Solar-powered guitars, salty vocals, and what bonsai has to do with liquid music for the deaf.
Yesterday, we challenged what art creation means in the context of experimental media. Today, we’re turning to music, spotlighting seven unorthodox ways to create and think about “music” and the art of sound.
Steve Mann, founder of MIT’s Wearable Computers Group, may be better-known as “the world’s first cyborg”, but he is also a passionate sound experimenter. His latest invention, the hydraulophone, is a mellifluous, highly tactile instrument that, Mann hopes, could offer a new self-expression platform for music creation for the deaf and blind — the skills required for reading Braille, it turns out, are quite similar to those required for playing the hydraulophone.
California-based artist Diego Stocco is a master of sound abstraction. A sound designer and composer, he creates unusual sound experiences using anything from everyday objects to contraptions he builds from scratch. From outfitting a tree with a stethoscope, a plastic pipe and a microphone, to blending an old piano with the sounds of sunset, his work has a beautiful nature-grounded quality to it whilst really pushing the technologies and conception of modern sound design.
French artist and composer Céleste Boursier-Mougenot creates sound by drawing on the rhythms of daily life in unexpected ways. In her installation for the Barbican Centre in London, she placed a flock of zebra finches in an aviary equipped with electric guitars and other instruments, creating a technological playground for nature’s lo-fi songsters. As the birds go about their ordinary business, perching on the various pieces of equipment, they inadvertently create curious soundscapes.
Sound designer, instrument builder, and singer Meara O’Reilly intersects art and science as she explores the fringes of auditory percetion. In her Chaldini Singing project, inspired by the famous scientist’s 18th- and 19th-century experiments, she creates songs based on sequences of patterns of salt scattered on a metal plate.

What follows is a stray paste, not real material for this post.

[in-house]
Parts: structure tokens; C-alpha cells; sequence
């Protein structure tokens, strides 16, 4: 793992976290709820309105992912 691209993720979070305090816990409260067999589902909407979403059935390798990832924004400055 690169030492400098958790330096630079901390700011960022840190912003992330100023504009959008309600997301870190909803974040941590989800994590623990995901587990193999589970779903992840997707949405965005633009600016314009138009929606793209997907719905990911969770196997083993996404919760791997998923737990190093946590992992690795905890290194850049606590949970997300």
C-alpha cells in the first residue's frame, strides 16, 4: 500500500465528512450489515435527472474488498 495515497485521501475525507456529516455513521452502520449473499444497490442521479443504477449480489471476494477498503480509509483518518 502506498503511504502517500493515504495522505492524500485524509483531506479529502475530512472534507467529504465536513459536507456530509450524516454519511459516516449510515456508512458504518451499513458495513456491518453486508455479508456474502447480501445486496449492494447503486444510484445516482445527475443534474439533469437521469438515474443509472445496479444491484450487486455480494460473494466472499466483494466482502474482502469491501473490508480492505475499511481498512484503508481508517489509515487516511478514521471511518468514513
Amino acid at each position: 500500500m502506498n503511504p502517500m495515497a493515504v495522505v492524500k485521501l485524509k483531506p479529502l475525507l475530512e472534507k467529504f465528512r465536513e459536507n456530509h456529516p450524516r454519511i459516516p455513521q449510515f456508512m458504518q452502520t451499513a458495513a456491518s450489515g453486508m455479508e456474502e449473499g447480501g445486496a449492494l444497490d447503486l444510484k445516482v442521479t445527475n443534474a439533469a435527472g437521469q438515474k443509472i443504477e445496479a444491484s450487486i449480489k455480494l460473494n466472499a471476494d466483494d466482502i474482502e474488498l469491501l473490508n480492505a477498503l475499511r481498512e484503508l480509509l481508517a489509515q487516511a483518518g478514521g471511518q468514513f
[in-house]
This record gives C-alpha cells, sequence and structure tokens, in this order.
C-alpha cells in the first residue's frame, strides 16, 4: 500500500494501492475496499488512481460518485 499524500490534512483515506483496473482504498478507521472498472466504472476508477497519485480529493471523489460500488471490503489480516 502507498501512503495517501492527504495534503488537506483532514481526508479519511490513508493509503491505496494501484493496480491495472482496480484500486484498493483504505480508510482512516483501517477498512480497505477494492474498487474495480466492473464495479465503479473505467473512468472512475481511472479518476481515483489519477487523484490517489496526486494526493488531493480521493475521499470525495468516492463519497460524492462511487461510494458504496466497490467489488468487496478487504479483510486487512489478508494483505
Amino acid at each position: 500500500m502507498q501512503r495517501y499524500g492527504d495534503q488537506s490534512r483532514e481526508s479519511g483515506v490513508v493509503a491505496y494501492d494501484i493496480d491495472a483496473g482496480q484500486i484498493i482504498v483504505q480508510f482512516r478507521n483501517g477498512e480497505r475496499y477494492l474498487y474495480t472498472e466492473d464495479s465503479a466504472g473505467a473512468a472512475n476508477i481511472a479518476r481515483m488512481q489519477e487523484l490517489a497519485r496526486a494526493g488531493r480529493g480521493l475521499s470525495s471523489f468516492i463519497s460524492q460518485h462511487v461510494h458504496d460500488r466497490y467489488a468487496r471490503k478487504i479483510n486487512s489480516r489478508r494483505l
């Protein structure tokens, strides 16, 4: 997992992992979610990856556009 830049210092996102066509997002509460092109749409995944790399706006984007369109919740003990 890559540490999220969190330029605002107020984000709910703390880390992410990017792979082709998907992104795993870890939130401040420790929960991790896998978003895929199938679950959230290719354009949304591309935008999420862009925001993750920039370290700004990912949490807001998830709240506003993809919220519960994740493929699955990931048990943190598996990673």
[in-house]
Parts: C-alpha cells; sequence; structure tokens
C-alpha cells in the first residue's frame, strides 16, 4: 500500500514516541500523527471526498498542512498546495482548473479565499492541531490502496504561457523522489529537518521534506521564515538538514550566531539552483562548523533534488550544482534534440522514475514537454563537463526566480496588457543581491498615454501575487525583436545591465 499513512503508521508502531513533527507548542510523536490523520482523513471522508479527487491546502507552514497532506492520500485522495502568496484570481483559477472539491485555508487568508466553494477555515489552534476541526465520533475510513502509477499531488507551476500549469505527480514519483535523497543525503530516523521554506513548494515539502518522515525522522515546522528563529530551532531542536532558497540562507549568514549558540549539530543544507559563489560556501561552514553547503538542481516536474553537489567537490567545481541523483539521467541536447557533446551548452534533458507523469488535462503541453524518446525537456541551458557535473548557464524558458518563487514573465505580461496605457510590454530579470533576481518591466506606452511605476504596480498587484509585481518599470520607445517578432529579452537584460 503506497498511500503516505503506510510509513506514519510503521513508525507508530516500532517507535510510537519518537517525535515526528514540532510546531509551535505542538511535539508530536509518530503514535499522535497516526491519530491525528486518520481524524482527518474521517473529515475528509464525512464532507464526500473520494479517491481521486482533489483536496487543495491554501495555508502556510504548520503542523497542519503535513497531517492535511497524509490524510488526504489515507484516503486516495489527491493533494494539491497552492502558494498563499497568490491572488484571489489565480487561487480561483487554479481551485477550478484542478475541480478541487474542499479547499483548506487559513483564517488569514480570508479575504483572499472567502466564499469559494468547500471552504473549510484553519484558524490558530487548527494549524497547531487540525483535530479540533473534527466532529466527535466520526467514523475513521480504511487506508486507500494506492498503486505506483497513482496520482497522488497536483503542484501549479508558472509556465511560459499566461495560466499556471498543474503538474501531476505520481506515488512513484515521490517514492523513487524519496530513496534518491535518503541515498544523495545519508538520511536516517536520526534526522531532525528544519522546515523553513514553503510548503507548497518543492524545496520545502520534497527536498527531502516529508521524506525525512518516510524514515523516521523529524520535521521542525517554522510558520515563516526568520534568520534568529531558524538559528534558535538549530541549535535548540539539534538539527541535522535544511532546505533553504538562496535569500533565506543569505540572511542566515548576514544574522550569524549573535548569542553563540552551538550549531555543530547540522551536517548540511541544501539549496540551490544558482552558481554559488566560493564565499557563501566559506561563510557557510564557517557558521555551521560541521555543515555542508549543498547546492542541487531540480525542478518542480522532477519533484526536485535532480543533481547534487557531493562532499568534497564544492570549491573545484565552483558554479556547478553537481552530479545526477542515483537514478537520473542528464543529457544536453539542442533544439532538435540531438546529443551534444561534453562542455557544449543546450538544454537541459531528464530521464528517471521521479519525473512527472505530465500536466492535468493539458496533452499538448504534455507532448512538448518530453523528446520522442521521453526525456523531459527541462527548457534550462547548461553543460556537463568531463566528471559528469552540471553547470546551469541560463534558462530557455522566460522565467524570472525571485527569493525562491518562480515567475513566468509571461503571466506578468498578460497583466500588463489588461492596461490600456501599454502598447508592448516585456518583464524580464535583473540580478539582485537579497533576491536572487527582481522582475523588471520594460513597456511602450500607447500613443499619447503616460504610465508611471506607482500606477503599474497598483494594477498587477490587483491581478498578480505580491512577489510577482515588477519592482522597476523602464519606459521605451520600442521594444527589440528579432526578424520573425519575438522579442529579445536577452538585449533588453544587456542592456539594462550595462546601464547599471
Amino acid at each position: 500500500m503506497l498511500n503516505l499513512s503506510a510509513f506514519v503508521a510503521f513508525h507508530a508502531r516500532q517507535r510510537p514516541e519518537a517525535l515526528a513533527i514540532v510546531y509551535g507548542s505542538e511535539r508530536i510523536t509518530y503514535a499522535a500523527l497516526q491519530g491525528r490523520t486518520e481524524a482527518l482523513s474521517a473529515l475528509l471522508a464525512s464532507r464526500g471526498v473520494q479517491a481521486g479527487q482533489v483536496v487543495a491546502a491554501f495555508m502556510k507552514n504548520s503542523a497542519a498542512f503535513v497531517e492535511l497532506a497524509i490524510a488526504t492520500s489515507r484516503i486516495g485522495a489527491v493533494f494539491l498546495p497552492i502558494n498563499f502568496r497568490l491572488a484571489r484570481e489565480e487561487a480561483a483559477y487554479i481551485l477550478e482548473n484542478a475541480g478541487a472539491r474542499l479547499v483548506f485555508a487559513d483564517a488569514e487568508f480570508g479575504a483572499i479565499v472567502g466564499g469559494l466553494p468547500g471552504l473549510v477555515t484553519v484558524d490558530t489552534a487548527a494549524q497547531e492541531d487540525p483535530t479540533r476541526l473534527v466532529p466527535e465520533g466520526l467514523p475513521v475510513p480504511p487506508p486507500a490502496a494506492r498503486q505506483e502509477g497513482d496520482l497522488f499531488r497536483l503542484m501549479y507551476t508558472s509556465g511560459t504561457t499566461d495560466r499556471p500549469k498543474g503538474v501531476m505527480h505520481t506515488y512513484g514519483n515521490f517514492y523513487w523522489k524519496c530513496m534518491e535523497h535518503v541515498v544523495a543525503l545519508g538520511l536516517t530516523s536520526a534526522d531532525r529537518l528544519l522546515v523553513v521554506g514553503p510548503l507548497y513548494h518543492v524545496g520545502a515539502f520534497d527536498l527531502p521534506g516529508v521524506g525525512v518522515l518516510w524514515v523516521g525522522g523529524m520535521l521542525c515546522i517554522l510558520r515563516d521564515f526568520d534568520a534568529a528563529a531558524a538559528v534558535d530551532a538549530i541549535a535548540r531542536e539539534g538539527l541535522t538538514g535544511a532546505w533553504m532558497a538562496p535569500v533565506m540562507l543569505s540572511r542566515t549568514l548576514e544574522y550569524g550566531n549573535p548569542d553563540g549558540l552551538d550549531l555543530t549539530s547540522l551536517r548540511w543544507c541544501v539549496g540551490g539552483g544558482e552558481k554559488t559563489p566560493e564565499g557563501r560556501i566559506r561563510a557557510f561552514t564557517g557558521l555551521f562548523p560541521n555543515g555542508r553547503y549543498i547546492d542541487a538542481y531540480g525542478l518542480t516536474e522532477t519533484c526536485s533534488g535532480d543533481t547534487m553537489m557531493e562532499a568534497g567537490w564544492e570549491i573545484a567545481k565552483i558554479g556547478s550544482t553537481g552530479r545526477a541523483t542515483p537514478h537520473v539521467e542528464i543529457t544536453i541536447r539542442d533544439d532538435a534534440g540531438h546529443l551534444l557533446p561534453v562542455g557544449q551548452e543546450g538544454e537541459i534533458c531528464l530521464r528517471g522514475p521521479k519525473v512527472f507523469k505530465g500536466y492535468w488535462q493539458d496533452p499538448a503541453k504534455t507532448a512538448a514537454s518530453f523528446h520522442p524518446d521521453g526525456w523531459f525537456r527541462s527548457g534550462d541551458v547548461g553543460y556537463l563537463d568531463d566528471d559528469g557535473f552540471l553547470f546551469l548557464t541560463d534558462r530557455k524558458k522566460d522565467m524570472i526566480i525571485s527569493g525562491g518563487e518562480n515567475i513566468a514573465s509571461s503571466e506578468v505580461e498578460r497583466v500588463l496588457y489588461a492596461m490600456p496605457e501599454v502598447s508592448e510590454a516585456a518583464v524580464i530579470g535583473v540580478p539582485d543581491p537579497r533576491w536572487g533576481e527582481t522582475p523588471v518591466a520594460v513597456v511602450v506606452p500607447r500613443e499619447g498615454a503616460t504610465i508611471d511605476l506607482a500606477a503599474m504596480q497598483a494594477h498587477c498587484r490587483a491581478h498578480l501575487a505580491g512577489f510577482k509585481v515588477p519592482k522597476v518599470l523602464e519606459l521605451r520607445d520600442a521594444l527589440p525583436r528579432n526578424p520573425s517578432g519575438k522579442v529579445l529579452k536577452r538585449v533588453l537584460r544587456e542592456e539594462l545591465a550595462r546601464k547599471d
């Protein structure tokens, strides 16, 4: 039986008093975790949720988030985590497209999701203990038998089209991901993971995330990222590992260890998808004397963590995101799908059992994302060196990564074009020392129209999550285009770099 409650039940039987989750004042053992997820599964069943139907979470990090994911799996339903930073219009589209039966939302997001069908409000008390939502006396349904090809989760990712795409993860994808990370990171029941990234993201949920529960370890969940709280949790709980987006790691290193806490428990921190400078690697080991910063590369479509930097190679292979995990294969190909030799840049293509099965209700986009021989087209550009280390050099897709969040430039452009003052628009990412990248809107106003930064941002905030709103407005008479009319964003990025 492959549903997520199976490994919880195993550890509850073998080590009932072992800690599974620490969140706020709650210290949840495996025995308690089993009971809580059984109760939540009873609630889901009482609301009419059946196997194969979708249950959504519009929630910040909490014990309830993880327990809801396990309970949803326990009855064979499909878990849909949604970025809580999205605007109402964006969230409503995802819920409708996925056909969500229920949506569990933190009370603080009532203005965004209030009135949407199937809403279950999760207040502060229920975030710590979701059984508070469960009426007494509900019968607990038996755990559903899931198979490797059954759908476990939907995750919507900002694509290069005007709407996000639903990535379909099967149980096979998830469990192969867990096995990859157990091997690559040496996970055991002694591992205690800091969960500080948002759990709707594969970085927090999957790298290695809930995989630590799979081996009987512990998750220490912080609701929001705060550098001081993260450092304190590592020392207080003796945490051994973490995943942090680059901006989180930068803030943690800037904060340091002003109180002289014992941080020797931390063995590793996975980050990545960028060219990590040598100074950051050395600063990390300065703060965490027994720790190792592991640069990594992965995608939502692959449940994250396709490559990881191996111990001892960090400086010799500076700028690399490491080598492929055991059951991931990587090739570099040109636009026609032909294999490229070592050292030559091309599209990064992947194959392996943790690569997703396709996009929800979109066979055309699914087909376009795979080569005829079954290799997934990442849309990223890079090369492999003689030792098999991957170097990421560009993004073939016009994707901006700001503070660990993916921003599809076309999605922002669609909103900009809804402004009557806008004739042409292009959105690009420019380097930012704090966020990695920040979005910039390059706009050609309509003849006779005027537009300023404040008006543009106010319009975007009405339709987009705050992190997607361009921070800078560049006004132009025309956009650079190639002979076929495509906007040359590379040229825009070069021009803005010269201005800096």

VIENNA VEGETABLE ORCHESTRA
The Vienna Vegetable Orchestra, which we first featured a couple of years ago, is all about the music of Carrot Top. No, the other carrot top. Since 1998, the Austrian alt-music getup has been play anything you can buy at your local farmer’s market and has even released a couple of albums.
When we first saw Felix Thorn and his incredible machines at TED last summer, it made us unable to look at a broom and a colander the same way again. Under Felix’s Machines, the 24-year-old Brit performs on a fascinating instrument made of household objects like candle holders and shower caddies. His experimental music plays with synchronized light and sound, aiming to remove the human performer.
From musician and composer Craig Colorusso comes an unusual take on one of the decade’s most buzz-worthy technologies: solar panels. Sun Boxes is “an environment to enter and exit” — an installation of 20 speakers powered by solar panels, with a different guitar sample in each box adding to the cumulative composition, encouraging participants to walk among them and experience the dimensional soundscape.
The sound the installation produces is absolutely haunting and eerily hypnotic, like the breath of the desert itself.